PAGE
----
Retired Vermont State Police Sgt. Jay Wiggen

Among the most toxic behaviors that we often see in police officers is the tendency of some of them to overreact if they think they’re being disrespected. What they deserve, as public servants doing a difficult and dangerous job, is our cooperation. That doesn’t mean we have to like it.

Which brings us to Sgt. Jay Riggen, a Vermont state trooper. According to a recent account in The New York Times, in February 2018 Riggen pulled over a driver named Gregory Bombard — twice — for giving him the finger. Bombard denied it, but then did, in fact, flip off Riggen and cursed. Bombard was arrested and charged with two counts of disorderly conduct, charges that were later dismissed.

It got worse. The Times story, by Sara Ruberg continues:

According to the lawsuit, which was filed in 2021, the police circulated Mr. Bombard’s mug shot to local news outlets after his arrest and towed his car from where he had pulled over. Lawyers representing him said that last Christmas the state police issued another citation ordering him to be arraigned on a disorderly conduct charge in connection with the 2018 episode after the dashcam footage of his arrest was circulated and the police received public pushback.

Bombard last month received a $175,000 settlement. And Riggen, who retired at the end of May, is receiving a New England Muzzle Award.

An account by

In the ensuing conversation, Riggen acknowledged that he might have mistaken Bombard lighting a cigarette for the obscene hand gesture. FIRE [the Foundation for Individual Rights and Expression] made the dash cam footage of the arrest public late last year.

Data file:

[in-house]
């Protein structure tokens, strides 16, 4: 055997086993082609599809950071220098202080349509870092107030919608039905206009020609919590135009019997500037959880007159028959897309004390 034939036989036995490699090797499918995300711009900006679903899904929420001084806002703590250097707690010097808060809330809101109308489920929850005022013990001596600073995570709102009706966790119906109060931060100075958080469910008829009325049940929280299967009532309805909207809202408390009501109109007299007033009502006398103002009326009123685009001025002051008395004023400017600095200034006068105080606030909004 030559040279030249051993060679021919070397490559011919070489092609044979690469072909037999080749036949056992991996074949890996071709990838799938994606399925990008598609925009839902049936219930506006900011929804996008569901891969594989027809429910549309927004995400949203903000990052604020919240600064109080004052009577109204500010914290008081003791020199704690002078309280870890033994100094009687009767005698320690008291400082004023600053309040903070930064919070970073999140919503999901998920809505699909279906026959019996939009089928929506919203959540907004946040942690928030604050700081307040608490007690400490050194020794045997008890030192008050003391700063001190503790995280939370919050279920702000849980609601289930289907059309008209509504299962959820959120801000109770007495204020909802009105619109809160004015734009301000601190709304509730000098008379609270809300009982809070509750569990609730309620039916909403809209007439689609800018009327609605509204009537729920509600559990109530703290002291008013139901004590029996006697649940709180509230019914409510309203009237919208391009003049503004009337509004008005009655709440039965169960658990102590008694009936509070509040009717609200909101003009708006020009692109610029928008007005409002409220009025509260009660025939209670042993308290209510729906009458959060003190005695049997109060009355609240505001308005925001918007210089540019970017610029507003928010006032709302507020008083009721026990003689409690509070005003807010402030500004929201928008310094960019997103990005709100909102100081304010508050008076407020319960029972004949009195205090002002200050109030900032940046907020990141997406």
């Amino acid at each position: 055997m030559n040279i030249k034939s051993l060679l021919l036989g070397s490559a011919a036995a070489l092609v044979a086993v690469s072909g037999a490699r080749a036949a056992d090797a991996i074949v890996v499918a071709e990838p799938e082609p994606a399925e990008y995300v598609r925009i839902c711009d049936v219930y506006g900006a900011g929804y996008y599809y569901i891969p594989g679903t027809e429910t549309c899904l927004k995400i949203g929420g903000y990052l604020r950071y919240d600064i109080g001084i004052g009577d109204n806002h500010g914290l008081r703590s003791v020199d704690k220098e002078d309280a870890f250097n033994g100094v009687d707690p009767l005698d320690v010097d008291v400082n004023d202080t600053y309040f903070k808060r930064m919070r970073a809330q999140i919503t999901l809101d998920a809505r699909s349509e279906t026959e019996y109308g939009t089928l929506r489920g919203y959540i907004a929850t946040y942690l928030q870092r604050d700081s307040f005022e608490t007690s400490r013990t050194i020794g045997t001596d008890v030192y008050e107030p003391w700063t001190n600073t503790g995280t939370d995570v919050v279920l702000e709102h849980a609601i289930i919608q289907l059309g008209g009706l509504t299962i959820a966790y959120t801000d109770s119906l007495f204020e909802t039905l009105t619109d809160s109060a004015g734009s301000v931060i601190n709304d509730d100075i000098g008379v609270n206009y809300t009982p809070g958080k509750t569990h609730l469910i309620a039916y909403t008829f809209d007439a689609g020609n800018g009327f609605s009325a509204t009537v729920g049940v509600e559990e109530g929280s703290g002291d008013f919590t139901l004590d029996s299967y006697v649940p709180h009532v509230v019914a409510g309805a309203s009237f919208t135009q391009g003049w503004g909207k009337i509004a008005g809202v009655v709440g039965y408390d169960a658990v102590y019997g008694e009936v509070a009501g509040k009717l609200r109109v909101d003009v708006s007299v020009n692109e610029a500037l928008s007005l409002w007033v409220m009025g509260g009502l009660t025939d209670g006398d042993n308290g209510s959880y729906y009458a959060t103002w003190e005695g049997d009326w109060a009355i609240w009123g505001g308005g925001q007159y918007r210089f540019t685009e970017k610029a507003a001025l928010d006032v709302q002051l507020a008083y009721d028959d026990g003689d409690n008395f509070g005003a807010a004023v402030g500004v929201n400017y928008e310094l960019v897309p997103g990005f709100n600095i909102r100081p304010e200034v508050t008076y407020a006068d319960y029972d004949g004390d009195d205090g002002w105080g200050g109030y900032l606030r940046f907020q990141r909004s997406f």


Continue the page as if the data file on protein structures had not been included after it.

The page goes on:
In his response to Bombard’s lawsuit, Riggen admitted that he told Bombard: “Once I realized that you weren’t flipping me off, you’re free to go.”

As Bombard pulled out to leave, however, he cursed and displayed his middle finger, according to the civil complaint.

In the dash cam video, Riggen can be heard saying: “He called me an asshole and said ‘Fuck you.’ Flipped the bird. I’m gonna arrest him for disorderly conduct.”

Bombard sued with the help of the Vermont ACLU and FIRE. As FIRE senior attorney Jay Diaz put it in a statement: “We wouldn’t tolerate police officers who don’t understand traffic laws or parking laws. Well, the Constitution is the highest law in the land, and it doesn’t allow cops to abuse their power to punish protected speech.”

Now, admittedly, Bombard’s response to Riggen was not exactly the smartest thing he could have done. But it was protected by the First Amendment, and Riggen should have acted accordingly instead of punishing Bombard for failing to show him the respect his mistakenly thought he was entitled to.

Leave a comment | Read comments